South Africa became a democratic country in 1994, but the threat of tribalism is no longer an old village myth. Tribalism is big. Kings are born and rule over entire villages, instituting laws and procedures and ignoring issues of national interest. People need to abandon the village mentality and move away from tribe rule. Otherwise, the political formation of South Africa will remain stagnant.
There is no other practice that has such devastating effects on the democracy of South Africa than the evils, extremes and venom of tribalism. Nobody has the bravery to challenge the monster of tribalism. Tribalism has crept into government departments, and the roots of corruption, theft, and nepotism are causing the destruction of real democratic values.
From 1994 until 2008, both President Nelson Mandela and Thabo Mbeki gave preference to the Xhosa people and allowed the Zulu group to occupy second place in top positions. Other ethnic groups were given lesser roles in state enterprises. The favoritism of Xhosa and Zulu created a dominant force in all cabinets, national departments and state entities. It was expected that Jacob Zuma would turn away from primitive building tendencies and practices, and move toward a deployment to represent all South African ethnic groups. Instead, Zuma replaced the dominant Xhosa ethnic group with cadre deployment by giving preference to the Zulu people and, in turn, placing the Xhosa group into second position.
The practice and tendencies of tribalism are implemented by people who represent the highest position of the liberation struggle and who profess to be custodians of the majority. Tribalism is a social-cultural belief system; a psychological make-up of an ethnic group. It is often premised on unfounded and mythical attributes conferring superior qualities and values of a tribe, while at the same time, denigrating and deprecating other ethnic groups. Tribalism is not a facilitator of progress in African history; rather, tribalism played an extremely reactionary role and was responsible for humiliating defeats African people suffered at the hands of foreign invaders and colonialists.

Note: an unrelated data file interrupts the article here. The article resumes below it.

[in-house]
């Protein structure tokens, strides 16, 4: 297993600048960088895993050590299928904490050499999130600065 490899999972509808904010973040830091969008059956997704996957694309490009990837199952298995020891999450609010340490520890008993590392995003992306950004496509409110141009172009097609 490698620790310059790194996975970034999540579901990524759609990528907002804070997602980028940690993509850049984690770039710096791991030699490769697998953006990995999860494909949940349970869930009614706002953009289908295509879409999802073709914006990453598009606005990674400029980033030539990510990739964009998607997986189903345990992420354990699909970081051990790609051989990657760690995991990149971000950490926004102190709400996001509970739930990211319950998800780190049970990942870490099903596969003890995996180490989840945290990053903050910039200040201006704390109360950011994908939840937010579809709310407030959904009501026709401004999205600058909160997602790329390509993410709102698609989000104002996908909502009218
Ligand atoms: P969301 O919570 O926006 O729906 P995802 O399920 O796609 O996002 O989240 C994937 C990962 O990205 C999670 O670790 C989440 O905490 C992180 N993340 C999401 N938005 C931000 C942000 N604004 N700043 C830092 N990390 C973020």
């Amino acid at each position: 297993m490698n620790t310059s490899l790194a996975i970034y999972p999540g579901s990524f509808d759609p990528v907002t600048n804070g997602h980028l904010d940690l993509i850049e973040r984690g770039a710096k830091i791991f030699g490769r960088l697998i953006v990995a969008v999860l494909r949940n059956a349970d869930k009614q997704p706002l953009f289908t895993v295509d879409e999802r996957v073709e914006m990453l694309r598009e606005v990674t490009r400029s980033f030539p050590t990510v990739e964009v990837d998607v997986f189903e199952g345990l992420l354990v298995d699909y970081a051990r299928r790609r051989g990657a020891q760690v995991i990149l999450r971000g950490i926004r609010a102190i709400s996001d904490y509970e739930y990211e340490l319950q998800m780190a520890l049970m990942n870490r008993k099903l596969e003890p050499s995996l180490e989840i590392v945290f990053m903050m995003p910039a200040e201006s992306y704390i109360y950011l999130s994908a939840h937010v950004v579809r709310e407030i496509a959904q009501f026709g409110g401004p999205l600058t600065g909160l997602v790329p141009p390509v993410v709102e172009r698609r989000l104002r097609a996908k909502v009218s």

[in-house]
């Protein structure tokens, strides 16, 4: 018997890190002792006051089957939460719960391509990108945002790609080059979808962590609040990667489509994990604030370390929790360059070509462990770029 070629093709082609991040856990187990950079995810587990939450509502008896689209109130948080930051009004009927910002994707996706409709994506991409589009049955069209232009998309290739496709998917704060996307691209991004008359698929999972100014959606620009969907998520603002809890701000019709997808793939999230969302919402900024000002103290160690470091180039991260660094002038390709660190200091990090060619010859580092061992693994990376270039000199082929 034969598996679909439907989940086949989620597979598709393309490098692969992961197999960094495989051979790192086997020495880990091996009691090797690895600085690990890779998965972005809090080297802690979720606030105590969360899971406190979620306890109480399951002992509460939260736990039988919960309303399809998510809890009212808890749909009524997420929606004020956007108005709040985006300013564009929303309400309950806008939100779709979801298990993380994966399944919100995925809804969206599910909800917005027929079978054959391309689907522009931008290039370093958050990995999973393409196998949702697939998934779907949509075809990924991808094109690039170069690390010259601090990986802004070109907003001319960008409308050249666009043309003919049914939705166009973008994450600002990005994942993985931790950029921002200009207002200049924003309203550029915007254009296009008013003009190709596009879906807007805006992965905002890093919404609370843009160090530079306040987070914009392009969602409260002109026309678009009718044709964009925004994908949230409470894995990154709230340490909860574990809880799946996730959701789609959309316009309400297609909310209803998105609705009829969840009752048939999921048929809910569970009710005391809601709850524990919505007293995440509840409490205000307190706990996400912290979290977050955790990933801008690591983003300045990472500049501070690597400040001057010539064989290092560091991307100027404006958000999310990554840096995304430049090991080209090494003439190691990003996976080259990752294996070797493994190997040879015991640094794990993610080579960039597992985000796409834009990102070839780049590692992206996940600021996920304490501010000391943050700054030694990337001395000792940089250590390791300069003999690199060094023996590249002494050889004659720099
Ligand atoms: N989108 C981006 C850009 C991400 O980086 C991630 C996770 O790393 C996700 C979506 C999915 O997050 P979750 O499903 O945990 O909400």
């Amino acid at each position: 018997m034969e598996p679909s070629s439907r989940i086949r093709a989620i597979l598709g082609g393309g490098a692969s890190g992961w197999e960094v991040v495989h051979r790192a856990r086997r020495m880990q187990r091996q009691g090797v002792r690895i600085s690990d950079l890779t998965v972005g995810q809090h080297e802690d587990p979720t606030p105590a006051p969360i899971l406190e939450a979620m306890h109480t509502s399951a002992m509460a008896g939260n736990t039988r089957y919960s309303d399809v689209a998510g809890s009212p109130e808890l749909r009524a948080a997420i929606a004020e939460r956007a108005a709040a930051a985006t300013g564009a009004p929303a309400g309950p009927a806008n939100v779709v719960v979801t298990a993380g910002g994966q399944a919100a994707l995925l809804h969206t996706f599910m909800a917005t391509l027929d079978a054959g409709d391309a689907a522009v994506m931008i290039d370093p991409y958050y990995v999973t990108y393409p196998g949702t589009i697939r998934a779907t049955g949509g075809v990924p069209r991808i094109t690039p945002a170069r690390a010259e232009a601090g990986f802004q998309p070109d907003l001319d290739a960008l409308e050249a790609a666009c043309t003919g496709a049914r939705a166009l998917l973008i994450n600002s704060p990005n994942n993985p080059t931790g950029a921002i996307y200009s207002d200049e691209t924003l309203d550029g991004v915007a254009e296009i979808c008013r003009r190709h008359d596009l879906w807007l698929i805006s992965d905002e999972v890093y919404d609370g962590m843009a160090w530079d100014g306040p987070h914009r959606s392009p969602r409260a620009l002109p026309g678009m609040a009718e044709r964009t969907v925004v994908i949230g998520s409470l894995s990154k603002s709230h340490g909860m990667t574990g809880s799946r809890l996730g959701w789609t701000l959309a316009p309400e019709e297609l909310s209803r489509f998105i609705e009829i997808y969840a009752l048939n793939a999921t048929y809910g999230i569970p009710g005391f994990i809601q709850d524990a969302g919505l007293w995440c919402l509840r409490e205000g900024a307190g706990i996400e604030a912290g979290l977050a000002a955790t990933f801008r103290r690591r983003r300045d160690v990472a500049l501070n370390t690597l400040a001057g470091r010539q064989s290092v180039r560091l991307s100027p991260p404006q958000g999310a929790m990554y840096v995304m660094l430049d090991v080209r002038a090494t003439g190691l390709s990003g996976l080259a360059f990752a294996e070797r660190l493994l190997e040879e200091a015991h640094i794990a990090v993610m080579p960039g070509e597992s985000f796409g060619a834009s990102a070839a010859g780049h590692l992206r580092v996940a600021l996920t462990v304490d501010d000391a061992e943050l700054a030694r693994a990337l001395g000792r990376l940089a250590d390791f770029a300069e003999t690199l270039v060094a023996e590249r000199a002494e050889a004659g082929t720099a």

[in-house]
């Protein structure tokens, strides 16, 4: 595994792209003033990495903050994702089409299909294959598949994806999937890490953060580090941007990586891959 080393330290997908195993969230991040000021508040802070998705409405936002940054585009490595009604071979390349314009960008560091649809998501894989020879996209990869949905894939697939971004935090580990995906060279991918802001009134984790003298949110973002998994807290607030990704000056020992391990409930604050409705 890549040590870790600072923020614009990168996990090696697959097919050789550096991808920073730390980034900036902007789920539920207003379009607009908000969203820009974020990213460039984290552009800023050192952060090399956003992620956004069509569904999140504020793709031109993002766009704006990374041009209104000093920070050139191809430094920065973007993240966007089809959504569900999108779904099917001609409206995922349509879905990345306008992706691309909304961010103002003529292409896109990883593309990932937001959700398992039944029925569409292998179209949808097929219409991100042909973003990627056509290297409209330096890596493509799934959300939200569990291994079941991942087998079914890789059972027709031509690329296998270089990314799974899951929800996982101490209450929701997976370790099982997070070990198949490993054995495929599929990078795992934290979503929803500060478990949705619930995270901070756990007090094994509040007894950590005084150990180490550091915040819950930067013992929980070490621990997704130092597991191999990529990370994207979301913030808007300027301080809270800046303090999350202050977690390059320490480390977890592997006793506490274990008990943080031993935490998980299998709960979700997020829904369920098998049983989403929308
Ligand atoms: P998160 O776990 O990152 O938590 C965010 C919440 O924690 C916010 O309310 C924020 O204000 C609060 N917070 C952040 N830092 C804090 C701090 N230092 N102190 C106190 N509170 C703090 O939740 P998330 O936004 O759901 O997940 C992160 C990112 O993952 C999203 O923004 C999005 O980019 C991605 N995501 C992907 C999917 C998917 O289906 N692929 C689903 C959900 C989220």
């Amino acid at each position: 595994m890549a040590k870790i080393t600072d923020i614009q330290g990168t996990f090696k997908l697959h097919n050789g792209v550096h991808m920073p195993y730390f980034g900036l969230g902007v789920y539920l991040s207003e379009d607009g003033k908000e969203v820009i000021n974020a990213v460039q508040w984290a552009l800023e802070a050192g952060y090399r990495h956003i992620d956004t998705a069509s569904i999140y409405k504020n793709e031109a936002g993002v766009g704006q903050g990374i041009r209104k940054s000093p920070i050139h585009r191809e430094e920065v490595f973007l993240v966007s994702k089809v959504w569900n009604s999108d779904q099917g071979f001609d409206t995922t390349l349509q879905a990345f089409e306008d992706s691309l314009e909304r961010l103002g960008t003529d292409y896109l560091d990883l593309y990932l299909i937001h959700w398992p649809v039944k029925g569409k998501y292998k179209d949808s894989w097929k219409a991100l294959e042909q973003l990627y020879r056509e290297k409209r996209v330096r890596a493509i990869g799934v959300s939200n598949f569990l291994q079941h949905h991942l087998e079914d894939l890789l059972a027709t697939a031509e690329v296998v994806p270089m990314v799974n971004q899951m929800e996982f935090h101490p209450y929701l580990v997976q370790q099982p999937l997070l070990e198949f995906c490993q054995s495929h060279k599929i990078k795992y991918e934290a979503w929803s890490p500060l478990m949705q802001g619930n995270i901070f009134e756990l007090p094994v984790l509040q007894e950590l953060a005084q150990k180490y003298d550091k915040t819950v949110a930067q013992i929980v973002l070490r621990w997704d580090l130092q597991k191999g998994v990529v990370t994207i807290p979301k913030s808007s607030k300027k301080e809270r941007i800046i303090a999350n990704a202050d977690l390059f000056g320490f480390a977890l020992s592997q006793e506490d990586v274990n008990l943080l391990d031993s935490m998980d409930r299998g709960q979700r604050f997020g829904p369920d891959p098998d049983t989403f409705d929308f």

Throughout all of the trials and errors and victories and defeats endured in an attempt to drive Africa into a process of consolidation and progress, tribes united into one nation, either voluntarily or by force, and combined to protect and expand the nation’s livelihood. While battling invaders for decades, there was unity to withstand the onslaught, and each independent chiefdom was nothing more than an invitation to the aggressors and a means for the domination of all. The African failed to take the truth from history.
The upsurge in tribalism in South Africa is driven by the appalling and weak political leadership. To secure a job or tender in either public or private sector does not depend on talent, but rather on who one knows, which fuels tribalism instead of a patronage-based society. The ANC deployment policies have flaws which affect democracy and leave it open to abuse for opportunistic, factional and tribal ends. Nepotism is big, and ethnic community deployment of friends into key positions does not take into account skills and capability.
Public sector corruption and failing service deliveries are rampant in state departments, and the distrust of government officials does not stop corrupt officials from lobbying ethnic compatriots into senior ANC positions. There is a perception that Zuma is looking after his own and not using the skills or talents within the ANC or South Africas to create wealth for all, rather than for a few. Race and ethnic identity matter and people are placed in elite positions based on tribal identity and race.
Zuma began to dig deep into cultural and religious roots by displaying traits that threaten democracy, such as by offering up prayers to ancestors, denouncing same-sex marriage as a disgrace, condemning political rivals as witches and snakes, and defending polygamy as an African trend. Zuma uses a deadly combination of religion, politics, and ethnicity in a quest to remain in power. Can South Africa move forward when primitive ideologies are trusted by the mindless people who delight in each word the charismatic Zuma spits out? Zuma has unleashed the demon of tribalism.
Opinion by Laura Oneale
Edited by Jennifer Pfalz
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Photo Courtesy of retlaw snellac’s Flickr Page – Creative Commons License